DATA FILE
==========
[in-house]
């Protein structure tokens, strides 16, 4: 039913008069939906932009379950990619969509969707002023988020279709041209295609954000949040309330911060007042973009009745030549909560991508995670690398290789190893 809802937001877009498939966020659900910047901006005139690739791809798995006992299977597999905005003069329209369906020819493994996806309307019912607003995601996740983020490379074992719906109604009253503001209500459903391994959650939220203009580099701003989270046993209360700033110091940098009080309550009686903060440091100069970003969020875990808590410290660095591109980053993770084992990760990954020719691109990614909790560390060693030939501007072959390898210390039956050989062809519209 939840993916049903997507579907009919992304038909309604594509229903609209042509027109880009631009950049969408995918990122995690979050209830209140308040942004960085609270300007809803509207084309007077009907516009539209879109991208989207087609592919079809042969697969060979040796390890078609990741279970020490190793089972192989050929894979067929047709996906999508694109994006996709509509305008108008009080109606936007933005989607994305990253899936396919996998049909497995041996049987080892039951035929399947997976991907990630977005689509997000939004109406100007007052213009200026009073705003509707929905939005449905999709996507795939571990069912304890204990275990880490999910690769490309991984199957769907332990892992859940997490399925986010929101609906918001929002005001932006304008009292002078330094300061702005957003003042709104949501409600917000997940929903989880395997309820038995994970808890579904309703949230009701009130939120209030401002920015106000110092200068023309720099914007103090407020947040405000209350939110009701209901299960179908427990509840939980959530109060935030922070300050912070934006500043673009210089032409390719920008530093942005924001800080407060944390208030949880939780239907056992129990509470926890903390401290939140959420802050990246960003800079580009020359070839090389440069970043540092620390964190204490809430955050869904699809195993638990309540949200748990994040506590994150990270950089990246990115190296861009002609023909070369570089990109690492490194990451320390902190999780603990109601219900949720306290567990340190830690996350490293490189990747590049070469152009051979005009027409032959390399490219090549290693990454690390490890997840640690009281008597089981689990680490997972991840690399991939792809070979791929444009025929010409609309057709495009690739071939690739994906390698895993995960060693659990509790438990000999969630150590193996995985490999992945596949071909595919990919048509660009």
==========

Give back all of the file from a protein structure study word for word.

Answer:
[in-house]
């Protein structure tokens, strides 16, 4: 039913008069939906932009379950990619969509969707002023988020279709041209295609954000949040309330911060007042973009009745030549909560991508995670690398290789190893 809802937001877009498939966020659900910047901006005139690739791809798995006992299977597999905005003069329209369906020819493994996806309307019912607003995601996740983020490379074992719906109604009253503001209500459903391994959650939220203009580099701003989270046993209360700033110091940098009080309550009686903060440091100069970003969020875990808590410290660095591109980053993770084992990760990954020719691109990614909790560390060693030939501007072959390898210390039956050989062809519209 939840993916049903997507579907009919992304038909309604594509229903609209042509027109880009631009950049969408995918990122995690979050209830209140308040942004960085609270300007809803509207084309007077009907516009539209879109991208989207087609592919079809042969697969060979040796390890078609990741279970020490190793089972192989050929894979067929047709996906999508694109994006996709509509305008108008009080109606936007933005989607994305990253899936396919996998049909497995041996049987080892039951035929399947997976991907990630977005689509997000939004109406100007007052213009200026009073705003509707929905939005449905999709996507795939571990069912304890204990275990880490999910690769490309991984199957769907332990892992859940997490399925986010929101609906918001929002005001932006304008009292002078330094300061702005957003003042709104949501409600917000997940929903989880395997309820038995994970808890579904309703949230009701009130939120209030401002920015106000110092200068023309720099914007103090407020947040405000209350939110009701209901299960179908427990509840939980959530109060935030922070300050912070934006500043673009210089032409390719920008530093942005924001800080407060944390208030949880939780239907056992129990509470926890903390401290939140959420802050990246960003800079580009020359070839090389440069970043540092620390964190204490809430955050869904699809195993638990309540949200748990994040506590994150990270950089990246990115190296861009002609023909070369570089990109690492490194990451320390902190999780603990109601219900949720306290567990340190830690996350490293490189990747590049070469152009051979005009027409032959390399490219090549290693990454690390490890997840640690009281008597089981689990680490997972991840690399991939792809070979791929444009025929010409609309057709495009690739071939690739994906390698895993995960060693659990509790438990000999969630150590193996995985490999992945596949071909595919990919048509660009």